In episode #94, Taylor Poindexter revealed that psychological safety was a key ingredient in determining whether or not she took a job. But, what is psychological safety? How do you foster psychological safety on a team? Let’s explore what psychological safety is and how you can create it on your teams.
What is Psychological Safety?
In 1999, Psychologist Amy Edmondson introduced the concept of psychological safety in the Administrative Science Quarterly journal. Here, she defined psychological safety as “a shared belief held by members of a team that the team is safe for interpersonal risk taking.” In other words, you won’t be punished or humiliated for making a mistake and for speaking up. Creating an environment where people are comfortable to speak up, raise issues and concerns, try out new ideas, and fail without repercussions is the hallmark of every great manager. Most employees dream of working on this kind of team, yet so many managers struggle with fostering this in the workplace. Why? Because it’s hard!
For example, have you ever been in a meeting where no one spoke up, asked a question or stated an opinion? When the manager tried to engage the team, it was met with dead silence? One of my managers comes to mind when I think of this experience. Her teams were always deathly afraid of speaking up in team meetings because they knew it would come with a certain wrath, either in the meeting or later on. People on the team routinely placed blame with others and an ‘us against them’ mentality festered within the team. Making a mistake was often fatal, if you were not among her favorite employees. As difficult as this environment was to work, I learned a considerable amount from her on how not to be as a boss. Many of my Manager Essentials were born out of observing her poor leadership skills.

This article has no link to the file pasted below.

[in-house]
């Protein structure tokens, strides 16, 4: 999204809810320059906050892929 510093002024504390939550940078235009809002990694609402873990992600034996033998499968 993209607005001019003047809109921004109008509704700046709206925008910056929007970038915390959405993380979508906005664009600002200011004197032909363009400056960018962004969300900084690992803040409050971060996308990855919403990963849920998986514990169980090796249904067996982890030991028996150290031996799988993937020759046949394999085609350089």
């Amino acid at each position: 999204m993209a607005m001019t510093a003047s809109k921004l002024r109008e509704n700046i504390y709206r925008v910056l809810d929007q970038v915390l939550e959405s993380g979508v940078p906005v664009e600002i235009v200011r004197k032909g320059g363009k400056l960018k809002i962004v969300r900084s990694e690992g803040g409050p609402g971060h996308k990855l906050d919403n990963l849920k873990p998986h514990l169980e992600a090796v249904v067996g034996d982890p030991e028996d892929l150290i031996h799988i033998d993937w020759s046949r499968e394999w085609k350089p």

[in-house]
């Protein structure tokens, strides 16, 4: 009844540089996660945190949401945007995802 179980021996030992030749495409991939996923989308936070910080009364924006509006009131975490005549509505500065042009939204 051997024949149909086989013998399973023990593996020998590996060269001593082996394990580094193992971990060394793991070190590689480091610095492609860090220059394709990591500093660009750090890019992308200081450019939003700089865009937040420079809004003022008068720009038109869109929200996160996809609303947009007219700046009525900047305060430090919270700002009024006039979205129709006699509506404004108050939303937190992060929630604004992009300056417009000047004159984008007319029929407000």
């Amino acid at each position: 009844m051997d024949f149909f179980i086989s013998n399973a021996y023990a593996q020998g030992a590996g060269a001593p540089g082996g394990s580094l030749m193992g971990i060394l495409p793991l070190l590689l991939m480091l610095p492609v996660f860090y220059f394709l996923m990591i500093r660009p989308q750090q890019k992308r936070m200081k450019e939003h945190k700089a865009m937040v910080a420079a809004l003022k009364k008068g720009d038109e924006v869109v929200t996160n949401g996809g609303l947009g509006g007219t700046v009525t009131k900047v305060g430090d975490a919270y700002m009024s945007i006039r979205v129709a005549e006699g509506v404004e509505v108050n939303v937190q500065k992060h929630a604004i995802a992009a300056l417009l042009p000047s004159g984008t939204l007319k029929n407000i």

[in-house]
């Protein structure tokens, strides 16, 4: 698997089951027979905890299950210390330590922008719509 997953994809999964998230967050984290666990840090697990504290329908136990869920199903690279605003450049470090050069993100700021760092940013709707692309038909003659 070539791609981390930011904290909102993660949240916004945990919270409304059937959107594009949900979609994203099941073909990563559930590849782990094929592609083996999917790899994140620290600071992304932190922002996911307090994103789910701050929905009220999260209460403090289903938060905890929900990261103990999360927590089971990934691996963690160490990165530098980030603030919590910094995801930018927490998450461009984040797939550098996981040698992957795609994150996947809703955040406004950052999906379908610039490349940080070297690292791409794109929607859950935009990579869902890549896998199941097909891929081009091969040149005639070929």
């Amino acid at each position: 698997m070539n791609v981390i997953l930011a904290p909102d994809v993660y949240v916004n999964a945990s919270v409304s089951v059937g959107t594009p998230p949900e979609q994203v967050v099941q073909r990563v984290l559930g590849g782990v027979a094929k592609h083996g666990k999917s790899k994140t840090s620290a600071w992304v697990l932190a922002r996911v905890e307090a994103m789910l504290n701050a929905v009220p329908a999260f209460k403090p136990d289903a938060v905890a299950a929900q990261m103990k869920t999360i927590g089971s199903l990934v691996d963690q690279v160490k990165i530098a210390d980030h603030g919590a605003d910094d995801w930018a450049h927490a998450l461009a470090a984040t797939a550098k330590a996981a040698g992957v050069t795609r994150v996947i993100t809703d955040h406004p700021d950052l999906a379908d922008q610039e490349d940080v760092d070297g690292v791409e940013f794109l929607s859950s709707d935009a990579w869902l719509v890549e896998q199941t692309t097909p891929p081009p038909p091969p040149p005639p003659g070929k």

Where do you start?
So, how do you foster psychological safety on a team? Creating an environment where people feel safe to speak up, make mistakes, question, explore ideas takes an active mindset of humility, trust and reflection. I always like to take stock of my own behaviors first, before I look at anyone else’s behavior. Creating a safe environment for my team starts and ends with me.
To start this reflection, ask yourself:
- Does my team feel safe speaking up in team meetings or during our one-to-one meetings? How often do they speak up? Do they raise critical issues?
- The last time someone on my team failed, what happened? How did I react? How was my reaction received? Is my team comfortable taking responsibility for the failure or do they search for who they can blame?
- Do my team members just go along with what I say or are they comfortable challenging me? If not, why?
Go deep, as you reflect on the answers to these questions. List specific examples. Be honest with yourself on how you reacted and why your team members may have reacted the way that they did. Ask yourself, if you were in their shoes, how would you have reacted?
Next comes the hard part. Admit your mistakes openly and honestly to your entire team. Apologize when necessary. Amy Edmondson refers to this as acknowledging fallibility. Sharing your own fallibility, if it is motivated in genuine humility, will help build trust between yourself and your team.
Then, start working on improving by taking some pointers from some of these resources:
- Harvard Business Review: High Powered Teams Need Psychological Safety: Here’s How to Create It
- Amy Edmondson’s Tedx Talk
- Impraise.com: What is Psychological Safety and Why is it the Key to Great Teamwork?
Finally, ask your team what they need to feel safe at work. Once you ask, keep quiet and listen. Take notes. Ask clarifying questions. Keep an open mind. This is a learning opportunity for you and your team and the feedback you will receive is a gift. Treat it as such.
What have you found effective to increase psychological safety on your teams? Leave a comment below with your best ideas.
Until next time ~
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If you’d like to share a story or have a question you’d like answered on becoming a great manager, reach out to me here.